Different experiments take different perfusion time in order to establish AAA models; the perfusion time varies from 20 min to 120 min [3, 13, 17, 28]. Anidjar et al. firstly established a rat AAA by perfusing elastase for 20 min. In Yamaguchi et al.’s study, 76 male Sprague Dawley rats were infused with a solution of elastase for 10, 20, 30, 60, or 120 min or with saline for 30 min. They concluded that it was possible to shorten the elastase infusion time from 120 min to 30 min in the elastase-induced rat aneurysm model and shortening of infusion time could reduce the experimental time and mortality rate [30]. Shortening the perfusion time was also considerable in our study; compared with them, we found that l00 U/mL concentration of elastase perfused for only 7 min was able to induce AAA formation, and that was favorable for increasing the survival rate of animals. Carsten et al. [31] indicated that a longer perfusion time resulted in longer obstruction of the abdominal aorta and prolonged ischemia of the organs below the level of the abdominal aorta and that would lower the survival rate of animals and even cause paralysis of the hind limb. Another research confirmed that 71% of the rabbits have been shown to develop paraplegia after temporary occlusion of the infrarenal aorta for 20 min [32]. One hour of ischemia had produced spinal cord infarction in all of the animals examined [1]. Thus, by reducing the perfusion time, we have greatly reduced the overall operation time and the death rate.

Ding et al. [33] reported that elastase-induced saccular aneurysm in carotid artery maintained stability and patency during 2- and 5-year follow-up. However, some research showed that AAA model induced by chemical substance injury, such as elastase, calcium chloride, or papain, might not result in progressive enlargement. Origuchi et al. [34] reported that aneurysms induced by adventitial elastolysis did not progress, gradually shrank over 42 days, and healed spontaneously by 90 days. Bi et al. [35] reported that aneurysms showed progression after day 5; however, long-term follow-up to study the further changes of the model was unwarranted, considering that there was no evidence of aneurysm stability beyond 21 days in the present experiments. In our preliminary experiment, we observed that rabbit AAA developed immediately after operation in the elastase-induced model. This fast-injury model enlarged within 10–20 days and aneurysm shrank thereafter. That is the reason why we choose to kill animals 14 days after the operation.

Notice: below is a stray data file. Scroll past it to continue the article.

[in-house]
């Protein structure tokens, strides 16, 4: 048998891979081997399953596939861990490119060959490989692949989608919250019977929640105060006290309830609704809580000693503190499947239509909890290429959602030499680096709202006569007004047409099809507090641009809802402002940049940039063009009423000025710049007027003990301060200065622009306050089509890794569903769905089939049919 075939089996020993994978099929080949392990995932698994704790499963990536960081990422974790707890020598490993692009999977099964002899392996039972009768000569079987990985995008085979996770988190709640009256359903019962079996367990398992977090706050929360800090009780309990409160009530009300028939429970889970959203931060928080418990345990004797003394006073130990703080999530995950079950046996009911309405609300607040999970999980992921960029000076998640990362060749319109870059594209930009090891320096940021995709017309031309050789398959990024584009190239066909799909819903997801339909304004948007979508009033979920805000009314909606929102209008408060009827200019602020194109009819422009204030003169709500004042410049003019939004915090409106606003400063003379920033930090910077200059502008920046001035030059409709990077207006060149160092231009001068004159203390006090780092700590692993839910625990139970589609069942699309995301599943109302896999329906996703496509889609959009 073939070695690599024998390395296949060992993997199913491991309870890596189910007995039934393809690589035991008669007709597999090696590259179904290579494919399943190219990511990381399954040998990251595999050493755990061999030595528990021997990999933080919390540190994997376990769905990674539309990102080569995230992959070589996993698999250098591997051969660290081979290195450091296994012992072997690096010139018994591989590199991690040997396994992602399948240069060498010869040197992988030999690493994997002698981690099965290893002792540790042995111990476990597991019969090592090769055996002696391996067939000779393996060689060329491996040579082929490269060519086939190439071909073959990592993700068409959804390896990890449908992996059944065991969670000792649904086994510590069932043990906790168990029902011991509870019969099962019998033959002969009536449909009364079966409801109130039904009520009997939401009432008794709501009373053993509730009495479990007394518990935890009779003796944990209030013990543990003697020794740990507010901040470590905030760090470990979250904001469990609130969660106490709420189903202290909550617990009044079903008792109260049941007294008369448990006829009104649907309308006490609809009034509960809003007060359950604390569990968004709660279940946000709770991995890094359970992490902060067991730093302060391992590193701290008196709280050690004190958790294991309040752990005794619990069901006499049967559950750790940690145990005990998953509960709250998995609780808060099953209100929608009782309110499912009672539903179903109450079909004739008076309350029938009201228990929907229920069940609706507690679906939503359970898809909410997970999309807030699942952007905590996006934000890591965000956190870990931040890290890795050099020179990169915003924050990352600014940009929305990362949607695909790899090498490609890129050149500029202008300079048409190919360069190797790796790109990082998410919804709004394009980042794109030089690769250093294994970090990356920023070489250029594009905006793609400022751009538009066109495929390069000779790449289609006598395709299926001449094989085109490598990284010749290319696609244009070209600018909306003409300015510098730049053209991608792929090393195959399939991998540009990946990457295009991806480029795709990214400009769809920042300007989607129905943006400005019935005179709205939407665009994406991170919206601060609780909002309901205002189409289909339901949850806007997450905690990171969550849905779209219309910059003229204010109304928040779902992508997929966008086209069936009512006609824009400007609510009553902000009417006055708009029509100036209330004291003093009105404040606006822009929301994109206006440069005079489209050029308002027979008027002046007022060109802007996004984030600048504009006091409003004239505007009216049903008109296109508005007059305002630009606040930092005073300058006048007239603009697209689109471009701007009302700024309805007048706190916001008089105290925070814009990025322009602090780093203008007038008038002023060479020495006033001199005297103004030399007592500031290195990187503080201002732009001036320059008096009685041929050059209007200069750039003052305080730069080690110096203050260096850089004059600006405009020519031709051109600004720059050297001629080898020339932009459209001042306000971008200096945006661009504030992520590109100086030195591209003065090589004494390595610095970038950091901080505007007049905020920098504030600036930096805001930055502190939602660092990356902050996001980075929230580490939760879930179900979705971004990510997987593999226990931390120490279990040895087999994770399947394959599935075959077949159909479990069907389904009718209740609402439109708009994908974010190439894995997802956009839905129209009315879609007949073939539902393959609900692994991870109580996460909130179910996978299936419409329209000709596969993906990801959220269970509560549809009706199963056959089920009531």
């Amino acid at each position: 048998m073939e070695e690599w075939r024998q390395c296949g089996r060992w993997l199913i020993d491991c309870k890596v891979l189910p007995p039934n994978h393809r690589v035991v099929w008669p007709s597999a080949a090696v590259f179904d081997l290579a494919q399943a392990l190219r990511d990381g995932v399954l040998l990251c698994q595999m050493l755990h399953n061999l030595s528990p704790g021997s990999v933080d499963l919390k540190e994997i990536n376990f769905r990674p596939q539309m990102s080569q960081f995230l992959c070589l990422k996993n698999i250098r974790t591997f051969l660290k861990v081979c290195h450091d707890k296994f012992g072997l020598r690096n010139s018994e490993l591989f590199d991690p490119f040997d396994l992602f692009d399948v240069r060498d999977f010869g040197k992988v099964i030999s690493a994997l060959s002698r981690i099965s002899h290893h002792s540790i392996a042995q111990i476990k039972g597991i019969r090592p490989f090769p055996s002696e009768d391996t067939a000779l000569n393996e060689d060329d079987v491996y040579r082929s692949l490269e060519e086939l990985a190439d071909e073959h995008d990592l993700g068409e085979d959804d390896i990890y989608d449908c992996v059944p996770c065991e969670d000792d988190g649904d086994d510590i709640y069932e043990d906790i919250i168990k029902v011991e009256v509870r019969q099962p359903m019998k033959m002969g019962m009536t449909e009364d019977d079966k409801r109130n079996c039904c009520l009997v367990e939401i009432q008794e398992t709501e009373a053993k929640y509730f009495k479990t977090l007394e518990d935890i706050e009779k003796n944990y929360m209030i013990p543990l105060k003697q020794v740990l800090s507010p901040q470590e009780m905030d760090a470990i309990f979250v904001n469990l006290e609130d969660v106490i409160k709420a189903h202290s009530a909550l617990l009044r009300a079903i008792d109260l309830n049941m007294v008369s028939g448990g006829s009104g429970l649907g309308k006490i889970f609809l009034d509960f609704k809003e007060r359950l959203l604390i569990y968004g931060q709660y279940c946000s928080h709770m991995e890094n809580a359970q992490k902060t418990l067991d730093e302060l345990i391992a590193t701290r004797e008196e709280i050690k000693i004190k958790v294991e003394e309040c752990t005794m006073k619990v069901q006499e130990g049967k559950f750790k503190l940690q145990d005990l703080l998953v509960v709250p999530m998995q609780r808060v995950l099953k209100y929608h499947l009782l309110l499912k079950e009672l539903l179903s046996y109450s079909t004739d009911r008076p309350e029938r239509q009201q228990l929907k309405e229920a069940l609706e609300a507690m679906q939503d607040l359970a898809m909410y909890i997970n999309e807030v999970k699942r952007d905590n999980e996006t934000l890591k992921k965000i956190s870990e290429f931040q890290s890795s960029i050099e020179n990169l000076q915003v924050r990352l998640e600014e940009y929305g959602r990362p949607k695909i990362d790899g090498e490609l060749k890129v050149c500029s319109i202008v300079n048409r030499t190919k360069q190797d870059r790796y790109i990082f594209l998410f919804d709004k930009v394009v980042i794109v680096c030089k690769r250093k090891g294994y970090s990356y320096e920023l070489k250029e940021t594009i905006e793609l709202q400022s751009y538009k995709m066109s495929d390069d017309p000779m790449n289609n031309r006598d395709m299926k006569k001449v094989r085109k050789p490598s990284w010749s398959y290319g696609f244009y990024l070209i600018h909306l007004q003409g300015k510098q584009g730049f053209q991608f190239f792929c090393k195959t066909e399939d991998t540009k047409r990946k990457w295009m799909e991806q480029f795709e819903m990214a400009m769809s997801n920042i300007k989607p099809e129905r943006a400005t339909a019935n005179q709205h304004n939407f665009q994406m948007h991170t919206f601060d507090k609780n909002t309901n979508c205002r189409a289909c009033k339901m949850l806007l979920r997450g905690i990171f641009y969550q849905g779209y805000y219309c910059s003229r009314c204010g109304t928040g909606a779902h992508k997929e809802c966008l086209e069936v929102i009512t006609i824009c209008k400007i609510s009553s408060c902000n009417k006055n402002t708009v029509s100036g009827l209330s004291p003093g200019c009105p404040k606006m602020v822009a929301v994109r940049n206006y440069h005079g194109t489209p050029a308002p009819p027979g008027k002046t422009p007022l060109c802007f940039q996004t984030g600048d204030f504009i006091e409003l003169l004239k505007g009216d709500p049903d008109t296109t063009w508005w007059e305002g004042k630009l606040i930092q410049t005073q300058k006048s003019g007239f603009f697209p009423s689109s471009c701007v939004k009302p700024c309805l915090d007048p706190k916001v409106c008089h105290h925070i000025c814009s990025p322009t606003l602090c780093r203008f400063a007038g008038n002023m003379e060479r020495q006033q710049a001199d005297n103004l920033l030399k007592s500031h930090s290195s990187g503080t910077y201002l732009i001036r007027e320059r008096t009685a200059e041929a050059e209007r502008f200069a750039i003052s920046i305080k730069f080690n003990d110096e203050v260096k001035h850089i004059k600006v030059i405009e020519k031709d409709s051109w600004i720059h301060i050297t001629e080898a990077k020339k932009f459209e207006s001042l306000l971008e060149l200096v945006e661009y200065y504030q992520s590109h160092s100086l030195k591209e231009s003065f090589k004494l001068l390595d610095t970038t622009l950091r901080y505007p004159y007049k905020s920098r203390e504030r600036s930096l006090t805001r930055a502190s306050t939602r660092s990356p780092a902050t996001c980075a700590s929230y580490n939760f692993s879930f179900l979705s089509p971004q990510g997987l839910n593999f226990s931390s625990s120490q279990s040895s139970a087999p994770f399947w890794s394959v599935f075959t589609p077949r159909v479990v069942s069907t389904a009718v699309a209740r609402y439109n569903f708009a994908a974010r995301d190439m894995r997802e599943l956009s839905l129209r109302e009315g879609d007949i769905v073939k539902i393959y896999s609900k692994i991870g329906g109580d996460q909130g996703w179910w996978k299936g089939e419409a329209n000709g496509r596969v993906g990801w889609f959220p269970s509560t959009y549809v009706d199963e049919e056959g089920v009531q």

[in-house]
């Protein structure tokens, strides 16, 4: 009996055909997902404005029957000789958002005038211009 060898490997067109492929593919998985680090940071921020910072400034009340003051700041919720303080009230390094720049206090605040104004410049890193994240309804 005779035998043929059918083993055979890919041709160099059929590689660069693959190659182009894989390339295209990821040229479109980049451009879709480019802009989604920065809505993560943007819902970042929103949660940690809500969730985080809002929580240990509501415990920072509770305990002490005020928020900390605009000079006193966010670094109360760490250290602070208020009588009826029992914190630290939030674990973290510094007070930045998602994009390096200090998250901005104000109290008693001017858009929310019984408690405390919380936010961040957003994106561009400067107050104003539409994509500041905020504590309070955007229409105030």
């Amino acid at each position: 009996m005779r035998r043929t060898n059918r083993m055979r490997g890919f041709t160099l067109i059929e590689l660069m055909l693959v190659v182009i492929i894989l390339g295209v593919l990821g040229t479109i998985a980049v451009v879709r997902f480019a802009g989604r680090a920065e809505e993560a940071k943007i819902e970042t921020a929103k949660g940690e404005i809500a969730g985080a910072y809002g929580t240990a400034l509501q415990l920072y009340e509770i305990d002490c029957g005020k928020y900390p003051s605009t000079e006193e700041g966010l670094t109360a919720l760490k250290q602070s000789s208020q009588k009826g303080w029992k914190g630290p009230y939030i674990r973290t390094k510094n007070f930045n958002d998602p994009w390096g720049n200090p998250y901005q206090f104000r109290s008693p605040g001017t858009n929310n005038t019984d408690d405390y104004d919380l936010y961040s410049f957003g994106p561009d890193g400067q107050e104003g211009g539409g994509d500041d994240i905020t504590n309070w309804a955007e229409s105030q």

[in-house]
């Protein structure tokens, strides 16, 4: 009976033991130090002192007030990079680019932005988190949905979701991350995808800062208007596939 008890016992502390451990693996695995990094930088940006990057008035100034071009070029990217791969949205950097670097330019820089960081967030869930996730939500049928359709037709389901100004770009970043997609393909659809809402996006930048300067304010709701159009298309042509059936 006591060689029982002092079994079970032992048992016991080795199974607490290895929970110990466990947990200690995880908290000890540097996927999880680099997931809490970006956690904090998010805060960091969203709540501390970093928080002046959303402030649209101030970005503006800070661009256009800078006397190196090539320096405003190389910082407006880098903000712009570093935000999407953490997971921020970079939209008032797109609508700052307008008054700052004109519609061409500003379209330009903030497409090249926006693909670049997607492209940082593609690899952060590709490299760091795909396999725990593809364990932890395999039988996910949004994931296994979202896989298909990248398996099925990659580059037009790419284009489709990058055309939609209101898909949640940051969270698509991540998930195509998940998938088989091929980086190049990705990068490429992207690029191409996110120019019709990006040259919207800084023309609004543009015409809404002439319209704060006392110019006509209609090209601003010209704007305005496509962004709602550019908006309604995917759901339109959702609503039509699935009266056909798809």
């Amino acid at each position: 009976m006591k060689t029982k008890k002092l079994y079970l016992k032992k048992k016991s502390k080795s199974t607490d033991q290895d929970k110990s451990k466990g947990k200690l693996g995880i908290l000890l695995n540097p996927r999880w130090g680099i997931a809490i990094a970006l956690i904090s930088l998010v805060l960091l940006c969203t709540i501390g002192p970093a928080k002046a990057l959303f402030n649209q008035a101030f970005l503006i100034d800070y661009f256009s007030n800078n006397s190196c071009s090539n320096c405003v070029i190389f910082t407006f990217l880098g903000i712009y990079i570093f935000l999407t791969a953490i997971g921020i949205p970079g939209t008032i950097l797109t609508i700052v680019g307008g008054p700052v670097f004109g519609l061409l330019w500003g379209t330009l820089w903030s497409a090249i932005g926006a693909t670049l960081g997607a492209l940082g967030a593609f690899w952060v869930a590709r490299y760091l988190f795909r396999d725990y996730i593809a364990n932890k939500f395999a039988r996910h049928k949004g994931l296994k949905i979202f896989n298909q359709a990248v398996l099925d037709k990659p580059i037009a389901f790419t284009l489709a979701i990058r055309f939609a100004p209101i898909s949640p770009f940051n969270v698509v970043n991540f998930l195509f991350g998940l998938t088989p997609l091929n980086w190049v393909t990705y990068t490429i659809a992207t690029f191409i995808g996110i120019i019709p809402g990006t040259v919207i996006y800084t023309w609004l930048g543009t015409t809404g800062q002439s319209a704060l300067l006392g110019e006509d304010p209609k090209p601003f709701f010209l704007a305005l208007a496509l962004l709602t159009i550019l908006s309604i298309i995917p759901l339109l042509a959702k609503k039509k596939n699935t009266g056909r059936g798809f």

Anidjar et al. first introduced a method to create an AAA model in rats. It is quite obvious that rat AAA model induced by this method was too small to perform further research. In our research, we present an easy, efficient, and reproducible way to create rapid dilation of rabbit aortic arteries to form a model of AAA. This simpler aneurysm model will be more valuable for elucidating AAA mechanisms and therapeutic interventions. We believe that our rabbit aneurysms models are more suitable for the future research.

Competing Interests

The authors declare that there is no conflict of interests regarding the publication of this paper.


This work is supported by National Natural Science Foundation of China (81370437).